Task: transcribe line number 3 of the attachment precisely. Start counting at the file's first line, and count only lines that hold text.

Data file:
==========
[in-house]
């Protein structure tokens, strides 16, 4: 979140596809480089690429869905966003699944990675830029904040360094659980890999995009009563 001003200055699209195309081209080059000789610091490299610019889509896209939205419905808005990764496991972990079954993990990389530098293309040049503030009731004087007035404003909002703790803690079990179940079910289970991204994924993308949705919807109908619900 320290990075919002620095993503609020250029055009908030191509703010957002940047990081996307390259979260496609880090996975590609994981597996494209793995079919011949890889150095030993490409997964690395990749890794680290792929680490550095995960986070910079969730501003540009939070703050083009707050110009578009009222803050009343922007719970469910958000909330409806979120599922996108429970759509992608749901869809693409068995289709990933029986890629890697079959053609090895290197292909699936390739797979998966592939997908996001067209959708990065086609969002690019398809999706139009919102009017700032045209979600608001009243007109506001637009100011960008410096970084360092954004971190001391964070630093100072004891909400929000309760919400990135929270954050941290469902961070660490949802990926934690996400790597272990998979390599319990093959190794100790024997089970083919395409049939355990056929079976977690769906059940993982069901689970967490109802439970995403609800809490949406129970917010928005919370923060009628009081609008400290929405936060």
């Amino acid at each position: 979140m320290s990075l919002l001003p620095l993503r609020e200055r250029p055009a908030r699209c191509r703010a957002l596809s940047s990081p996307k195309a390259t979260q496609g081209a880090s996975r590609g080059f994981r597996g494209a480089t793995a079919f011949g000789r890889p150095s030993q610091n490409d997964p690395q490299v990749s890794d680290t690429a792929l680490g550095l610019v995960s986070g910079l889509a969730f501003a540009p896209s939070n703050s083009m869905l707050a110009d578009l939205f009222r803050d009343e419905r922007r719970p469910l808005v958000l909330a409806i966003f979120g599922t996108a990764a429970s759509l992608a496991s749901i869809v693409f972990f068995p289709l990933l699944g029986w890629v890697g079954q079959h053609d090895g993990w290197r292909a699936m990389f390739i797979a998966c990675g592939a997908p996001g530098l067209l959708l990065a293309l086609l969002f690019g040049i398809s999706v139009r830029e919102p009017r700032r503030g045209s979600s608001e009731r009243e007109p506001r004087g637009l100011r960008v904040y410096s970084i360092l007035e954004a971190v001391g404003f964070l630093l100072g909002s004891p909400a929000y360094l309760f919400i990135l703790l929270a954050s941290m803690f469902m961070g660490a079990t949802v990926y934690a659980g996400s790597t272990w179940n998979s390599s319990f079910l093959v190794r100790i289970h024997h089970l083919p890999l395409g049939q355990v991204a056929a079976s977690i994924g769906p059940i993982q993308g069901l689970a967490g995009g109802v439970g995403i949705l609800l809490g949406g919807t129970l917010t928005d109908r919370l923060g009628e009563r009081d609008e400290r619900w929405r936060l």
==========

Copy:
């Amino acid at each position: 979140m320290s990075l919002l001003p620095l993503r609020e200055r250029p055009a908030r699209c191509r703010a957002l596809s940047s990081p996307k195309a390259t979260q496609g081209a880090s996975r590609g080059f994981r597996g494209a480089t793995a079919f011949g000789r890889p150095s030993q610091n490409d997964p690395q490299v990749s890794d680290t690429a792929l680490g550095l610019v995960s986070g910079l889509a969730f501003a540009p896209s939070n703050s083009m869905l707050a110009d578009l939205f009222r803050d009343e419905r922007r719970p469910l808005v958000l909330a409806i966003f979120g599922t996108a990764a429970s759509l992608a496991s749901i869809v693409f972990f068995p289709l990933l699944g029986w890629v890697g079954q079959h053609d090895g993990w290197r292909a699936m990389f390739i797979a998966c990675g592939a997908p996001g530098l067209l959708l990065a293309l086609l969002f690019g040049i398809s999706v139009r830029e919102p009017r700032r503030g045209s979600s608001e009731r009243e007109p506001r004087g637009l100011r960008v904040y410096s970084i360092l007035e954004a971190v001391g404003f964070l630093l100072g909002s004891p909400a929000y360094l309760f919400i990135l703790l929270a954050s941290m803690f469902m961070g660490a079990t949802v990926y934690a659980g996400s790597t272990w179940n998979s390599s319990f079910l093959v190794r100790i289970h024997h089970l083919p890999l395409g049939q355990v991204a056929a079976s977690i994924g769906p059940i993982q993308g069901l689970a967490g995009g109802v439970g995403i949705l609800l809490g949406g919807t129970l917010t928005d109908r919370l923060g009628e009563r009081d609008e400290r619900w929405r936060l």